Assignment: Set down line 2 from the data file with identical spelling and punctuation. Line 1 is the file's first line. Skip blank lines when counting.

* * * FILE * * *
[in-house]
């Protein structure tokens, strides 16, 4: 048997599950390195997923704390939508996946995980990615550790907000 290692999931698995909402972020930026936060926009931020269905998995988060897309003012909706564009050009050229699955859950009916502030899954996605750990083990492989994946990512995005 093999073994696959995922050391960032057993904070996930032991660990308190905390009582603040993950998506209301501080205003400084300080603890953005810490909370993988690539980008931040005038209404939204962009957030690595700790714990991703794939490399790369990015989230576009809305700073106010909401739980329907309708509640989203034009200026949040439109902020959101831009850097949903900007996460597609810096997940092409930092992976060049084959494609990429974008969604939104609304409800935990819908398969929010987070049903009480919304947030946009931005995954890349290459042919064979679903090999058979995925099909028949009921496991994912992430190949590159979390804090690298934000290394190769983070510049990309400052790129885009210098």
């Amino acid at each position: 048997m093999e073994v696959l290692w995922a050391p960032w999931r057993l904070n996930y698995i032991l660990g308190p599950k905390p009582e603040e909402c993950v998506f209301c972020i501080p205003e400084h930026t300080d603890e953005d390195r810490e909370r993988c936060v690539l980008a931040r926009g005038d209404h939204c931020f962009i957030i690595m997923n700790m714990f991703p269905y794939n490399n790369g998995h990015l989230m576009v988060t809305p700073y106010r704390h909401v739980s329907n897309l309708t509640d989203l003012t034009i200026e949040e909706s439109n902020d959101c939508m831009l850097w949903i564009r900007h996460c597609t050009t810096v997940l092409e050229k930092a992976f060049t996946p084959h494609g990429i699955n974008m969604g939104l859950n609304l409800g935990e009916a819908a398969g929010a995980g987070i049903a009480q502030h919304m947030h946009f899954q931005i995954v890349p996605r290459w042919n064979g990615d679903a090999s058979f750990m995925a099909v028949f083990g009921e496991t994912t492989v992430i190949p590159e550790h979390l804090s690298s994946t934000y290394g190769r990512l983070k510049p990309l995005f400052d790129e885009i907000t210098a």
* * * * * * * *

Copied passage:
């Protein structure tokens, strides 16, 4: 048997599950390195997923704390939508996946995980990615550790907000 290692999931698995909402972020930026936060926009931020269905998995988060897309003012909706564009050009050229699955859950009916502030899954996605750990083990492989994946990512995005 093999073994696959995922050391960032057993904070996930032991660990308190905390009582603040993950998506209301501080205003400084300080603890953005810490909370993988690539980008931040005038209404939204962009957030690595700790714990991703794939490399790369990015989230576009809305700073106010909401739980329907309708509640989203034009200026949040439109902020959101831009850097949903900007996460597609810096997940092409930092992976060049084959494609990429974008969604939104609304409800935990819908398969929010987070049903009480919304947030946009931005995954890349290459042919064979679903090999058979995925099909028949009921496991994912992430190949590159979390804090690298934000290394190769983070510049990309400052790129885009210098």